by waiting for rations at Wind-Mill Point would have been immaterial; but notwithstanding that delay I could have joined General Smith by marching directly toward him at Petersburg by 4 p. m. I was even, as I have before mentioned, at a point six miles from that city on the Prince George Court-House road at 3 p. m.
My troops received no rations until the 16th, when they occupied the works in front of Petersburg, the rations having been sent to City Point. I spent the best hours of the day on the 15th in marching by an incorrect map in search of a designated position, which, as described, was not in existence or could not be found.
When Birney and Gibbon turned off toward Petersburg, orders were sent to General Barlow to march toward the same point by the nearest route from Old Court-House, but by some misapprehension his division took the City Point road and was not brought up to Petersburg until daylight the next morning. As soon as Lieutenant-General Grant's note, directing me to hasten to the assistance of General Smith, reached me, I sent my chief of staff to inform General Smith of the whereabouts of my column, and to assure him that I was marching to his support with all dispatch. At 6.30 p. m. the head of Birney's division had arrived at the Bryant house, on Bailey's Creek, about one mile in rear of the position of Hinks' division, of the Eighteenth Corps. Leaving Birney and Gibbon instructions to move forward as soon as they could ascertain at what point their assistance was required, I rode forward to the field, where I met General Smith, who described to me the operations of the day, and pointed out as well as he could in the dusk of the evening the position of the enemy's lines he had carried. I now informed him that two divisions of my troops were close at hand and ready for any further movements which in his judgment and knowledge of the field should be made. General Smith requested me to relieve his troops in the front line of works which he had carried, so that the enemy should encounter fresh should they attempt their recapture. He was then of the opinion that the enemy had been reenforced during the evening. In accordance with this request, I at once directed Birney and Gibbon to move up and occupy the captured earth-works from the Friend house, on the right, to the Dunn house, on the left of the Prince George road. By the time this movement was completed it was 11 p. m., too late and dark for any immediate advance. At midnight I instructed Generals Birney and Gibbon that if any commanding points were held by the enemy between their positions and the Appomattox they should be attacked and taken at or before daylight. I was extremely anxious that all the ground between my line and the river should be in our possession before the enemy could get his heavy re-enforcements up. These instructions were not promptly complied with, and it was not until about 6 a. m. on the 16th that Generals Birney and Gibbon advanced to reconnoiter the ground in their front, by which time the enemy had moved a considerable body of fresh troops on the field, had occupied the large redoubt and rifle-pits in front of the Avery house, and had greatly strengthened their positions at all important points. During this first advance on the morning of the 16th, Egan's brigade, of Birney's division, made a spirited attack upon the enemy, who held a small redoubt on Birney's which was carried by Egan in his usual intrepid manner. Barlow's division arrived on the field about daylight, and took position on Birney's left, extending toward the Norfolk and Petersburg Railroad.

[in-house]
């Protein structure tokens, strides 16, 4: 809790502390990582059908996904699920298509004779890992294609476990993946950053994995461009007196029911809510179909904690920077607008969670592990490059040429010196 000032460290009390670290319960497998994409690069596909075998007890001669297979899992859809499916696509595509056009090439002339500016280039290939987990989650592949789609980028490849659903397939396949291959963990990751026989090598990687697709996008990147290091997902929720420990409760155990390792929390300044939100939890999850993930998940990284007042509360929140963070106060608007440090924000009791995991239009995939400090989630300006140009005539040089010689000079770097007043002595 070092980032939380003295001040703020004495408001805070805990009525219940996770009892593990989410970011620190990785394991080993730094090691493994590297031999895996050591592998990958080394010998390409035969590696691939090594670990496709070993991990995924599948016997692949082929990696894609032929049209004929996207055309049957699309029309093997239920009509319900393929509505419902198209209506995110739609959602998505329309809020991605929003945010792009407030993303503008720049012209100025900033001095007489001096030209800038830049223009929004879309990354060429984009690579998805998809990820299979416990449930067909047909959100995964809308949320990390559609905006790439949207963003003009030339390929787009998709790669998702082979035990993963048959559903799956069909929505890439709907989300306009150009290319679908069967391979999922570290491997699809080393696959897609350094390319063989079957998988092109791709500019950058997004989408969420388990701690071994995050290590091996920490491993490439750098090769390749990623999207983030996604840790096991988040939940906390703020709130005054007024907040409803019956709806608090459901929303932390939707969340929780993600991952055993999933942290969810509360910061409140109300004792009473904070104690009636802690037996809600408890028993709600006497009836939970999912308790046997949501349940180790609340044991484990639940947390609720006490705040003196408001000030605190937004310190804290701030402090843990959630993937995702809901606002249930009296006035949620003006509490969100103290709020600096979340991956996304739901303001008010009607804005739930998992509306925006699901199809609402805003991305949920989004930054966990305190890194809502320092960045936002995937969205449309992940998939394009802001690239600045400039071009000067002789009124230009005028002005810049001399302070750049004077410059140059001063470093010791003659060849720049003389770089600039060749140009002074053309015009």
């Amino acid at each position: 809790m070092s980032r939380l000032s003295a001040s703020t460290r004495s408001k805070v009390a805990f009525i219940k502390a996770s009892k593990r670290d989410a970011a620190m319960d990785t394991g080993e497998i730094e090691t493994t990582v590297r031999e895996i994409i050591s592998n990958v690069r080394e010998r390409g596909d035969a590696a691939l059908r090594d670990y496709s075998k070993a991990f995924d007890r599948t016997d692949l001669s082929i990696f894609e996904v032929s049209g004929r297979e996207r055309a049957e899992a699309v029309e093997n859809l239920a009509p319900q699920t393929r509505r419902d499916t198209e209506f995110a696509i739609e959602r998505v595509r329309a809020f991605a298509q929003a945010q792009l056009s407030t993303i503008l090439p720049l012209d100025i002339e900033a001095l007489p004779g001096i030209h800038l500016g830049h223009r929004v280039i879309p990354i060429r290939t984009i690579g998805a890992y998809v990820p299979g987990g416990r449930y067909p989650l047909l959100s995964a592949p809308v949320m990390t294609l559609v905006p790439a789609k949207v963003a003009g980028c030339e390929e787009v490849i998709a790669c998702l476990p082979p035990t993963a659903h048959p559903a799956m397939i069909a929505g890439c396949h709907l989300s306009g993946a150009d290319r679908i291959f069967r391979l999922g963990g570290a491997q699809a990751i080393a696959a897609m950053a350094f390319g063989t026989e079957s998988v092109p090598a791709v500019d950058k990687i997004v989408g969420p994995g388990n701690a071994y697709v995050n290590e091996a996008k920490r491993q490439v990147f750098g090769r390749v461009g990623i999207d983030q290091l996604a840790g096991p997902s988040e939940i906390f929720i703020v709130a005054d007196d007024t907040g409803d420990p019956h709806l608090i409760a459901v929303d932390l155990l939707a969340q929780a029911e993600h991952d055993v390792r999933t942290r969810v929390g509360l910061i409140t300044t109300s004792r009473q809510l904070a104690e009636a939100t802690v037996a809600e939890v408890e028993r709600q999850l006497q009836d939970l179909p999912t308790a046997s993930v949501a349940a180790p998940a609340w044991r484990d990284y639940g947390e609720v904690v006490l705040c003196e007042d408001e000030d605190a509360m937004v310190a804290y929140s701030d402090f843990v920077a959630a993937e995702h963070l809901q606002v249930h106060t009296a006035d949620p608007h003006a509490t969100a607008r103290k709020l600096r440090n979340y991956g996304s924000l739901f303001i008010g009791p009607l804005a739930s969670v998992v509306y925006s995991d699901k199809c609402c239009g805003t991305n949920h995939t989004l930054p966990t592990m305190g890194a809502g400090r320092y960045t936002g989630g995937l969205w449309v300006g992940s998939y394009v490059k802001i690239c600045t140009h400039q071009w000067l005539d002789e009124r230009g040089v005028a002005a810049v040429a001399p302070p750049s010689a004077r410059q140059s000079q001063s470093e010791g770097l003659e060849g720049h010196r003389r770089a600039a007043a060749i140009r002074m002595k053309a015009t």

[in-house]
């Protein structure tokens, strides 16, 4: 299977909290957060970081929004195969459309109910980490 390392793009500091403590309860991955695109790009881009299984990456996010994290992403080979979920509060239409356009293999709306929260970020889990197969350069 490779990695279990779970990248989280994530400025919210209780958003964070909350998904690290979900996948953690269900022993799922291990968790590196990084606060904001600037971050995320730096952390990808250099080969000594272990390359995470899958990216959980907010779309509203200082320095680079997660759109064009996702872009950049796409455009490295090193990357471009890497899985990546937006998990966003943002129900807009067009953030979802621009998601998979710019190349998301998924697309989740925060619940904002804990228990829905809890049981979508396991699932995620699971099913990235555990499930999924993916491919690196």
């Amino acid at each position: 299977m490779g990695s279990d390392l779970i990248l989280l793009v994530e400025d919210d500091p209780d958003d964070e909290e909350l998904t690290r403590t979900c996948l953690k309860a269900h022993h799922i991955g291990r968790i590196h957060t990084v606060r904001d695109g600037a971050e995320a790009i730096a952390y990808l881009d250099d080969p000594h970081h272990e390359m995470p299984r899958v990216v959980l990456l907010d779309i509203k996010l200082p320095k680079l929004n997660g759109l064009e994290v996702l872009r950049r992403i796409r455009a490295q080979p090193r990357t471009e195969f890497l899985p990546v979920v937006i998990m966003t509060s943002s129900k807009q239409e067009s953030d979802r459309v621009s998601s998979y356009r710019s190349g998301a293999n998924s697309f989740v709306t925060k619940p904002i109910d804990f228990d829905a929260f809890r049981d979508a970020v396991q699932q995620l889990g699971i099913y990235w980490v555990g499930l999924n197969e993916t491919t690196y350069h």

Between the hours of 11 and 12 on the night of the 15th, after Birney and Gibbon had relieved the troops of General Smith on his front line,
20 R R-VOL XL, PT I